“As a result, I regret to say that we forecast a loss of approximately $35 million for the 1996 third quarter, before taking into account the restructuring charge. Because certain of the factors affecting the quarter are subject to estimation and cannot be precisely quantified at this time, the actual loss for the quarter ultimately may be greater or less than our forecasted loss by as much as several million dollars. We continue to work through our present challenges, and expect to see substantial improvement in our consolidated operating results for the 1996 fourth quarter.”
IVAX expects to issue a new release reporting its definitive 1996 third quarter earnings in late October or early November. The estimated restructuring charge, combined with the anticipated loss for the third quarter, is expected to result in IVAX being out of compliance with the provisions of its revolving line of credit agreement. IVAX is working with the participating banks to obtain a waiver of any default and to amend the credit agreement.
“U.S. generic drug sales are poised to double over the next three to five years,” said Dr. Frost. “With today's initiatives, we are committed to building a leaner, stronger generic drug business to capture a greater share of this market. At the same time, we are increasing our commitment to our proprietary drug development programs, for therein lies the key to sustained future growth.”
“Affirming our resolve in this regard, we were pleased to announce today that we received clearance from the FDA to begin marketing our patented prescription medication Elmiron®. Elmiron® is our medication for the pain or discomfort associated with interstitial cystitis (IC), a chronic, progressive and debilitating urinary bladder disease afflicting primarily women. IC is a disease characterized by severe bladder and pelvic pain, and urinary frequency. Other than Elmiron®, there is no effective orally-administered treatment for the symptoms of this incapacitating disease. We continue to study Elmiron® for other indications as well, and have entered into a Collaborative Research and Development Agreement with the National Institutes of Health to study Elmiron®'s activity in the reversal of certain forms of advanced kidney disease.”
“Elmiron® is IVAX' first innovative new drug approved by the FDA for marketing in the U.S. In addition to being important news for IC sufferers across the country, our Elmiron® approval is a major step towards our goal of offsetting the inherent volatility of earnings derived from our generic drug business with a range of proprietary new drugs to provide for more balanced future growth.”
“Other innovative drug projects in our portfolio include Cervene® for the mitigation of central nervous system damage following is ischemic stroke, and PaxenetM for the treatment of breast, ovarian and other cancers. Both projects are in Phase III Clinical Trials, and New Drug Applications for these compounds are expected to be submitted to the FDA during 1997. IVAX is also developing innovative products for the treatment of asthma, including products which feature our patented breath-activated metered dose inhaler called Easi-Breathe tM. These innovative products, if approved, will be of tremendous therapeutic and commercial significance, and should combine with our greater efficiencies to significantly enhance IVAX' growth prospects in the intermediate and long term.”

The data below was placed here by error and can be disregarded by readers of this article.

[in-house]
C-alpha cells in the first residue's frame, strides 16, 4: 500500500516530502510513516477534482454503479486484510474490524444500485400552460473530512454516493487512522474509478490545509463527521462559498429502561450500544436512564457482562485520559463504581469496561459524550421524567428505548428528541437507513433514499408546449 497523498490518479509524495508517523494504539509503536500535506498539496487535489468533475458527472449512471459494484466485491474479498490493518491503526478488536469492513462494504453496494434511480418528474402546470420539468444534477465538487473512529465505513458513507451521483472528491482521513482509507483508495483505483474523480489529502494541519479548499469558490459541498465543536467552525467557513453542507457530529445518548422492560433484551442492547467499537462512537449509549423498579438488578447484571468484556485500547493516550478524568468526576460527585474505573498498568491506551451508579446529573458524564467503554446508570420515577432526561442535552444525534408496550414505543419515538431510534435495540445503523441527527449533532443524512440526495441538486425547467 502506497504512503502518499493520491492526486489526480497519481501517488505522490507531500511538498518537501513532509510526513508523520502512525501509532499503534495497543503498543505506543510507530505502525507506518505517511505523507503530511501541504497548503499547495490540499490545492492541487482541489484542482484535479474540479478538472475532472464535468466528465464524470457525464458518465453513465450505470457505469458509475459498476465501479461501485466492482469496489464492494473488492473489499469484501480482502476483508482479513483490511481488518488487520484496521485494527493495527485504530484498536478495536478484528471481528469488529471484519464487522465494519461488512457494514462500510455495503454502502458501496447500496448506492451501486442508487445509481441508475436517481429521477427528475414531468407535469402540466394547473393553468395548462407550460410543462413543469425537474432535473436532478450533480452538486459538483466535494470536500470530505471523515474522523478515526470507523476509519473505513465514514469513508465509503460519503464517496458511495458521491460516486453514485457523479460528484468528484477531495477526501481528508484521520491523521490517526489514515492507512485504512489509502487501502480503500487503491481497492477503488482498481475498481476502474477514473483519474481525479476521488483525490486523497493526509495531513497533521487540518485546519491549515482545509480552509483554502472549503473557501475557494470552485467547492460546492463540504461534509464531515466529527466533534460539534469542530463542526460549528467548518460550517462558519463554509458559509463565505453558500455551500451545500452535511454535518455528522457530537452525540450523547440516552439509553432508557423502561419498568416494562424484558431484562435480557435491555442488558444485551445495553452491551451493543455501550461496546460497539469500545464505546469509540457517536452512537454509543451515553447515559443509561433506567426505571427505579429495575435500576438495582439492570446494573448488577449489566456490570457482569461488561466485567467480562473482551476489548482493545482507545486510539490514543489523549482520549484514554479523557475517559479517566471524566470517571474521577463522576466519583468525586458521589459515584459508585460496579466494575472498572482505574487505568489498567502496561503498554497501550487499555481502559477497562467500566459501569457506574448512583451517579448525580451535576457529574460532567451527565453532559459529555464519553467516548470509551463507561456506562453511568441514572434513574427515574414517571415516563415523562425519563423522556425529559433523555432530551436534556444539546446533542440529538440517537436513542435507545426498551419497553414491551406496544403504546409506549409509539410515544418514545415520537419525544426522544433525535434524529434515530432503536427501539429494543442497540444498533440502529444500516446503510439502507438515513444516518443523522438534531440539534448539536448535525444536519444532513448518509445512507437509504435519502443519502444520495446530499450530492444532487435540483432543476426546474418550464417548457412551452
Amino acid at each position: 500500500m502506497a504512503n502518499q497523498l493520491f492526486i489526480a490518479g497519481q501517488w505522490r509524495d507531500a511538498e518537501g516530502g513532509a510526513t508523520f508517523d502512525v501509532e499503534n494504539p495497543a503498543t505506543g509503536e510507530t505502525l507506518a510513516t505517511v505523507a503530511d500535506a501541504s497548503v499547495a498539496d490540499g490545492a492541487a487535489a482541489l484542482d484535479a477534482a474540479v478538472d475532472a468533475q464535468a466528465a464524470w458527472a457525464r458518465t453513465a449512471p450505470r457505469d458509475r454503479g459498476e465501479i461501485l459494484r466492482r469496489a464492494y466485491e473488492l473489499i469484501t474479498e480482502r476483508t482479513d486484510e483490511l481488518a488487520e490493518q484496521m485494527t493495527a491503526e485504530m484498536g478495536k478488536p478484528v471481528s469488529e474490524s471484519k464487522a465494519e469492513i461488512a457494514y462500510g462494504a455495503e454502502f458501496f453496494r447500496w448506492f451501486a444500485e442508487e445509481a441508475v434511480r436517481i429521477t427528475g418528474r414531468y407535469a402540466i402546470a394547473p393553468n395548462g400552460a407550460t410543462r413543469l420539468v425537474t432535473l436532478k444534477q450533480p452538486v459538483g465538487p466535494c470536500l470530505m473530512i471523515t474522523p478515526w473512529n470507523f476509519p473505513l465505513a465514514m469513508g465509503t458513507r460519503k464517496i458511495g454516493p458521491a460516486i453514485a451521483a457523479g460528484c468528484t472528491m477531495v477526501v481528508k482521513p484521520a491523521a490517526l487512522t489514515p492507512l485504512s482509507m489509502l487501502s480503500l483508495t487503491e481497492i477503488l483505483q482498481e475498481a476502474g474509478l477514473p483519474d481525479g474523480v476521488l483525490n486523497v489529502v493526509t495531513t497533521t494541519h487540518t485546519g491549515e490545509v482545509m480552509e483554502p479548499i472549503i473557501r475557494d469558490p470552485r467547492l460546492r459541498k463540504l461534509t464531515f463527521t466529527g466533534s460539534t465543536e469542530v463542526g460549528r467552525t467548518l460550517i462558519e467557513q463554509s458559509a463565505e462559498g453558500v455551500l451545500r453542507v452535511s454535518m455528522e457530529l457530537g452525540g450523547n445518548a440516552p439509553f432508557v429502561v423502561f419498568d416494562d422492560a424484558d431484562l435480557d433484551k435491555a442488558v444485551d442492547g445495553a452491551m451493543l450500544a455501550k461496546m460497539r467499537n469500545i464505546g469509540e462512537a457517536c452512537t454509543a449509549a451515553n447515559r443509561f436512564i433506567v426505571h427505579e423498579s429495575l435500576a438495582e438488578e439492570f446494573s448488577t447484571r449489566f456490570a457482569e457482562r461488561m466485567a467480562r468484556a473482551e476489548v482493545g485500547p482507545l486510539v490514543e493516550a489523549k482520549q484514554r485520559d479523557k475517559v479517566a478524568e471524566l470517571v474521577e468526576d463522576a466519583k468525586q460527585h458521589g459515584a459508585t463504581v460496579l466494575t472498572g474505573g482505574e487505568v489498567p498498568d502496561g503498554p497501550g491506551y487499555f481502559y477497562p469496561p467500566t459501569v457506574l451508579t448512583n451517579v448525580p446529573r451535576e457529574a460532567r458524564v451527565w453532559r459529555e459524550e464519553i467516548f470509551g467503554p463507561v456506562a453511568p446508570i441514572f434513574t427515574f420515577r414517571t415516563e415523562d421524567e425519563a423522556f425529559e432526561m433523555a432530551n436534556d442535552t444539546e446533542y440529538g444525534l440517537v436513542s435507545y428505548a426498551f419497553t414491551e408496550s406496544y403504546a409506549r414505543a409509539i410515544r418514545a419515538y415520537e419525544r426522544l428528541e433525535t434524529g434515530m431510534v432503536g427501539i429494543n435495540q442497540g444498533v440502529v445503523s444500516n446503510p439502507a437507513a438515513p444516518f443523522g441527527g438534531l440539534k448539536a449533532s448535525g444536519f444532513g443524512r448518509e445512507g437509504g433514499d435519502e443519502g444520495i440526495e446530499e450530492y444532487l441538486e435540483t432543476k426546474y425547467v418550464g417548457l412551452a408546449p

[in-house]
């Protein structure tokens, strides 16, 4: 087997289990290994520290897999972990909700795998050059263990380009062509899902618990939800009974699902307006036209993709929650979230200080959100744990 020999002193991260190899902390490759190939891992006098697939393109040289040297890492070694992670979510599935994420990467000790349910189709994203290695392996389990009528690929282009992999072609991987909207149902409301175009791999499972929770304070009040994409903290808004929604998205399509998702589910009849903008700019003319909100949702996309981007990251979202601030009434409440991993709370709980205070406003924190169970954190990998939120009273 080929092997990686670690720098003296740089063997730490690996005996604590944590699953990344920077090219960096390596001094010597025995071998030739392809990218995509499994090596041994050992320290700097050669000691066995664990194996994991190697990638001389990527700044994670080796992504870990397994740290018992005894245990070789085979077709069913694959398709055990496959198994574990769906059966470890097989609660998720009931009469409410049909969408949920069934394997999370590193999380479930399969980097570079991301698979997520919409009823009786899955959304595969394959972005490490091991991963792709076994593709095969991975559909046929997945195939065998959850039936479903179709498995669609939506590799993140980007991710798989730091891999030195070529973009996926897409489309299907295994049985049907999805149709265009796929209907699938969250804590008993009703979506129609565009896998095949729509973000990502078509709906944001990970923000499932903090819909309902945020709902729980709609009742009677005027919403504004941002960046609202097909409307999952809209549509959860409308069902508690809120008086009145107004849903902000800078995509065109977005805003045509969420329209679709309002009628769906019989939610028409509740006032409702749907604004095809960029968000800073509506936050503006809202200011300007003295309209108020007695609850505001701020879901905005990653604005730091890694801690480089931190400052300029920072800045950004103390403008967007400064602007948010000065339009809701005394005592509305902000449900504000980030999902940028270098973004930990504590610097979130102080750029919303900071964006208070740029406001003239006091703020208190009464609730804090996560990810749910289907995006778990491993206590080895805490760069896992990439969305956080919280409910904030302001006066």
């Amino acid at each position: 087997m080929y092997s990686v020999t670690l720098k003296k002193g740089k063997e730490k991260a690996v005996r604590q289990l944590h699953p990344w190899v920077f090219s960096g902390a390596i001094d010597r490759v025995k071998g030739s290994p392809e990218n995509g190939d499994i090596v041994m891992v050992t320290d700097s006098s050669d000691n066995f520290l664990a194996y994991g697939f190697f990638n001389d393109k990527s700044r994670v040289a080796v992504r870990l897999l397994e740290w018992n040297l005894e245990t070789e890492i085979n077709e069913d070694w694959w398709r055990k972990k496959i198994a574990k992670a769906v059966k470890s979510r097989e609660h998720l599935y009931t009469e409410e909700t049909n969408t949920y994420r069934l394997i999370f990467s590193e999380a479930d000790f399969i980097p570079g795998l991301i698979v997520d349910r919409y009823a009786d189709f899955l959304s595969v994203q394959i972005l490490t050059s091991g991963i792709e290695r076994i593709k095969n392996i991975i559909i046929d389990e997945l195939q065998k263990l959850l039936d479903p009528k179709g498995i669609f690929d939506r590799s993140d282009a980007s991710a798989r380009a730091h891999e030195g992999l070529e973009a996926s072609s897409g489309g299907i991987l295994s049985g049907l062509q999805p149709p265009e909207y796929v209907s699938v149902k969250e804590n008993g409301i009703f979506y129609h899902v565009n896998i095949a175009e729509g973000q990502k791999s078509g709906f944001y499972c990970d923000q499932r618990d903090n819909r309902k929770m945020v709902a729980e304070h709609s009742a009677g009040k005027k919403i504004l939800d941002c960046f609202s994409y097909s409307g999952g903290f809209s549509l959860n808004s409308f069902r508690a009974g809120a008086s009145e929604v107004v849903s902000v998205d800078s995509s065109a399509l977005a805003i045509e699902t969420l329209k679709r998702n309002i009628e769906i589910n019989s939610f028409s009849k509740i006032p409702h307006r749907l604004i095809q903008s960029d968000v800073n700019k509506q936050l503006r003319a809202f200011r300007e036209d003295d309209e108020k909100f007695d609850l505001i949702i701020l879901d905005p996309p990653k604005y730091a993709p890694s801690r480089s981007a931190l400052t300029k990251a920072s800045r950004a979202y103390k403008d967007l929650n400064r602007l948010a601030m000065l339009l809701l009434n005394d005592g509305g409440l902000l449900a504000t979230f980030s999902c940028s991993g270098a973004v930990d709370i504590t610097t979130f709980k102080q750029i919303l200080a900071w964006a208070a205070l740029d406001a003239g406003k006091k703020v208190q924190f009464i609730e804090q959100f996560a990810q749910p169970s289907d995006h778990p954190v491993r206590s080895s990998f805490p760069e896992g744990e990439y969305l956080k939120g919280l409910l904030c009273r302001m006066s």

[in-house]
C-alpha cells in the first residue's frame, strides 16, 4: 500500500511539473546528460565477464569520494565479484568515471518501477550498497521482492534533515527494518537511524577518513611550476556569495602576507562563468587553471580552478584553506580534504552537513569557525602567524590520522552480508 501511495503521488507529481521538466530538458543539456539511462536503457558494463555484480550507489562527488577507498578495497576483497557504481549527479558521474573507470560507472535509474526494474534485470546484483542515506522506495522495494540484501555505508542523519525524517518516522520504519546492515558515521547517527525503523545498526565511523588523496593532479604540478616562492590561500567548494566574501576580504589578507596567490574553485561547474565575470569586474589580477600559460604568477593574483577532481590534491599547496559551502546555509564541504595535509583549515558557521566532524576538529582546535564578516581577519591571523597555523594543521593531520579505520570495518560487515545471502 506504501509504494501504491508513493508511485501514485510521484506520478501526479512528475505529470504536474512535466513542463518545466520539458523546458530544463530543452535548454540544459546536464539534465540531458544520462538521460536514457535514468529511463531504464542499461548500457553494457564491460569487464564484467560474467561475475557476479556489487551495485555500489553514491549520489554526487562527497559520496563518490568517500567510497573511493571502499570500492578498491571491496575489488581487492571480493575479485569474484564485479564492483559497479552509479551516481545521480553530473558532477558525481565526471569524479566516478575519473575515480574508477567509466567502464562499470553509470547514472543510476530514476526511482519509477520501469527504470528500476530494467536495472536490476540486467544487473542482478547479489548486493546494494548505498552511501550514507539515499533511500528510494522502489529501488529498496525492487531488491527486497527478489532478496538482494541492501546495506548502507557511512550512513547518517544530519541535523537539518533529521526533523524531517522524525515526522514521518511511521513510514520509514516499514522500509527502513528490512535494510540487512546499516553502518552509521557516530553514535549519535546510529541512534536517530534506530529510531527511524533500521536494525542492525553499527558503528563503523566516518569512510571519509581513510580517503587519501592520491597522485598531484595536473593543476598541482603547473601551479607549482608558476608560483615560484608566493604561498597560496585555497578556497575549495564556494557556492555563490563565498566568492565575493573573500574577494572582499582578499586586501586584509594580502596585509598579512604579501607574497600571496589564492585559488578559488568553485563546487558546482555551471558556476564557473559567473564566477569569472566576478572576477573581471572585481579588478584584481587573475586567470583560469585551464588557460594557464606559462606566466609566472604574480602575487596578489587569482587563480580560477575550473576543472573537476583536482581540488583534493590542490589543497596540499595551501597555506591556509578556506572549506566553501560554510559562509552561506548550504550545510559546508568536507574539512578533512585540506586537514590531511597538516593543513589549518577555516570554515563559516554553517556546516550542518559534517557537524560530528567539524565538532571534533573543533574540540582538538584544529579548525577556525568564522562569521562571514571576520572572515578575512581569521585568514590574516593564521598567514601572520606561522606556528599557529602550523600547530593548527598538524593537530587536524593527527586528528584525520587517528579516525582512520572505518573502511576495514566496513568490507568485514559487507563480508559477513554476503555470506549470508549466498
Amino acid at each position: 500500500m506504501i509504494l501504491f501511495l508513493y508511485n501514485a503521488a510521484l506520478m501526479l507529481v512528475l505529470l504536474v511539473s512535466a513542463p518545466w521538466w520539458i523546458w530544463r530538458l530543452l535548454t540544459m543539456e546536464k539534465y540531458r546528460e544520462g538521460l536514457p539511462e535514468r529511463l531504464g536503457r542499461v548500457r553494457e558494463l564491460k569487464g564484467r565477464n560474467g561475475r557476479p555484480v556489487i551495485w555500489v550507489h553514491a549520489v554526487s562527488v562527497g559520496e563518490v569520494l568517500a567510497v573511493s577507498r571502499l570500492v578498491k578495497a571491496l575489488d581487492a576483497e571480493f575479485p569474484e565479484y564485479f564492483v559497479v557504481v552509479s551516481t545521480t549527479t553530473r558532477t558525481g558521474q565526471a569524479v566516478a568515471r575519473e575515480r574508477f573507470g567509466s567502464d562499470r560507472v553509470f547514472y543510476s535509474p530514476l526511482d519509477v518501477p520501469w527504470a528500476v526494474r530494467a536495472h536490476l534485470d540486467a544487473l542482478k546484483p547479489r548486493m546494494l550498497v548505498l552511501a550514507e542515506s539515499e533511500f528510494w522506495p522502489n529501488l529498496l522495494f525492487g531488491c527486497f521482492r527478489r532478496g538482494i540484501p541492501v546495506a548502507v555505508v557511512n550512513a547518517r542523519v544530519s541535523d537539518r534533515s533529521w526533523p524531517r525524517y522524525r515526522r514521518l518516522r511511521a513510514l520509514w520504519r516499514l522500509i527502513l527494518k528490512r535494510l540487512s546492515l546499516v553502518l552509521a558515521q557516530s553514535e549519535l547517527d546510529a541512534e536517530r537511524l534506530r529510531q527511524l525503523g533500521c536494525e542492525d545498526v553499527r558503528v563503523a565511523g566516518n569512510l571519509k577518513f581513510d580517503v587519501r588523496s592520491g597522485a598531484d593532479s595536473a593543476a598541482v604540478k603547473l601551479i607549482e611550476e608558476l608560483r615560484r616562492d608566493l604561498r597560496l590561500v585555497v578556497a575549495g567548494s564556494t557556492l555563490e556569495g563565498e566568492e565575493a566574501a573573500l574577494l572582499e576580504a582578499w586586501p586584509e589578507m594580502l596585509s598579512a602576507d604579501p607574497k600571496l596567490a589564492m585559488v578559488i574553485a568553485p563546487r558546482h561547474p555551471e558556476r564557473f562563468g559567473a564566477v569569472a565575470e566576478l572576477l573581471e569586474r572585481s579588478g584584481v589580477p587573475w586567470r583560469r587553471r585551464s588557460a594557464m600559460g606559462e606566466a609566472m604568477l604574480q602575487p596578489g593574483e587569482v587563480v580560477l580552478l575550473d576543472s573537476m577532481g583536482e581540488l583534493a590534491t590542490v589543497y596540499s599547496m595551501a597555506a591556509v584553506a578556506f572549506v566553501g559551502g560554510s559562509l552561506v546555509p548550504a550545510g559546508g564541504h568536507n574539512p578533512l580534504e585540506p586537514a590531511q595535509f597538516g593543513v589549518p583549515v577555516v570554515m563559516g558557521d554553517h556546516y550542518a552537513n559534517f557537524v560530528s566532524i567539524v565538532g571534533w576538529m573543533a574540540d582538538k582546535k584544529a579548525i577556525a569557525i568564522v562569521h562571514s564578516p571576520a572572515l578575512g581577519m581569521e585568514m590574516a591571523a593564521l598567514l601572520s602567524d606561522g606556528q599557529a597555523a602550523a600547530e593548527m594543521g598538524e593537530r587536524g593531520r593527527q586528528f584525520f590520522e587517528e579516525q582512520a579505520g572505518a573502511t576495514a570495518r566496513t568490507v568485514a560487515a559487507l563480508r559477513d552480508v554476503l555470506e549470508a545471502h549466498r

Statements made in this press release, including those relating to the estimated cost reductions, the amount of the restructuring charge expected in the third quarter, the purchase of the Kirkland facility, the time frames for closing and consolidating facilities and eliminating employee positions, the expected manufacturing costs of products made at the Kirkland facility, the expected transfer of verapamil production from Miami to Ireland, the amount of the write-off expected in the third quarter relating to the wholesaler customer's receivable, the expected loss for the third quarter, expectations for the fourth quarter, the prospects of the generic drug industry, and the expected submissions of NDAs for Cervene® and PaxenetM are forward looking and are made pursuant to the safe harbor provisions of the Securities Litigation Reform Act of 1995. Such statements involve risks and uncertainties which may cause results to differ materially from those set forth in these statements. Among other things, the cost reductions are estimated based on preliminary information as well as certain assumptions which management believes to be reasonable at this time and are subject to the successful completion of the actions described in this press release; the expected restructuring charge is an estimate based on certain assumptions which management believes to be reasonable at this time; the purchase of the Kirkland facility is subject to a number of contractual conditions, including governmental approvals; the timing of the closing and consolidating of facilities and the elimination of employee positions are subject to the acquisition of the Kirkland facility, the construction and leasing of the Kentucky distribution center, and FDA approval to transfer manufacturing of certain products; the amount of the write-off of the wholesaler customer's receivable is subject to developments in the related reorganization which could impact the value of the receivable; the transfer of verapamil production is subject to FDA approval; and the expected submissions of NDAs for Cervene® and PaxenetM are subject to the successful completion of clinical trials and the development of additional data required for the NDAs. The waiver of, and amendment to, the credit agreement is subject to the discretion of the participating banks. Expectations concerning financial results for the 1996 third and fourth quarters are not actual results and are based on preliminary estimates as well as certain assumptions which management believes to be reasonable at this time, including estimates and assumptions concerning the price and number of competitors for IVAX' generic drugs, the volume and product mix of sales, and the levels of required reserves for returns, shelf stock adjustments, and other items. The U.S. generic drug industry is extremely competitive, with pricing determined by many factors, including the number and timing of products introductions. Although the price of a generic drug product generally declines over time as competitors introduce additional versions of the product, the actual degree and timing of price competition is not predictable. In addition to the factors set forth elsewhere in this release, the economic, competitive, governmental, technological and other factors identified in IVAX' filings with the Securities and Exchange Commission could affect the forward looking statements contained in this press release.